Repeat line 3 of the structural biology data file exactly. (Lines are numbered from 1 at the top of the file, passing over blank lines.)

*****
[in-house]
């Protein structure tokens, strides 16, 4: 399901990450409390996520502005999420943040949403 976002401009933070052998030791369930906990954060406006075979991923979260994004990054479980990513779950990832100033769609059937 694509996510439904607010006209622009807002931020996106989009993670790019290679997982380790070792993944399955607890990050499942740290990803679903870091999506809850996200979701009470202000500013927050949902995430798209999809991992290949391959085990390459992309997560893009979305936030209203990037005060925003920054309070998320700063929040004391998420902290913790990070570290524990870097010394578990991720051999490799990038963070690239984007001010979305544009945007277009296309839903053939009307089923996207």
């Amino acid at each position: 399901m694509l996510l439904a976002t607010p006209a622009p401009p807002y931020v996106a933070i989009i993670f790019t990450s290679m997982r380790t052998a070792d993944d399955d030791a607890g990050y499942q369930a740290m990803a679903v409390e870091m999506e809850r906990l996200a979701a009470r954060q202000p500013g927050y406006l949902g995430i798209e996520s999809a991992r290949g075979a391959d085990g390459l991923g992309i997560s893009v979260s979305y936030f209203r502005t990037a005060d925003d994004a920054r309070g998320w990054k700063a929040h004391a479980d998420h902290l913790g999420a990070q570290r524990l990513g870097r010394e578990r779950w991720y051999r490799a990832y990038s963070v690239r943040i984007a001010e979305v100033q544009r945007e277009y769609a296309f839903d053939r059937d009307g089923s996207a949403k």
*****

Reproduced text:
């Amino acid at each position: 399901m694509l996510l439904a976002t607010p006209a622009p401009p807002y931020v996106a933070i989009i993670f790019t990450s290679m997982r380790t052998a070792d993944d399955d030791a607890g990050y499942q369930a740290m990803a679903v409390e870091m999506e809850r906990l996200a979701a009470r954060q202000p500013g927050y406006l949902g995430i798209e996520s999809a991992r290949g075979a391959d085990g390459l991923g992309i997560s893009v979260s979305y936030f209203r502005t990037a005060d925003d994004a920054r309070g998320w990054k700063a929040h004391a479980d998420h902290l913790g999420a990070q570290r524990l990513g870097r010394e578990r779950w991720y051999r490799a990832y990038s963070v690239r943040i984007a001010e979305v100033q544009r945007e277009y769609a296309f839903d053939r059937d009307g089923s996207a949403k």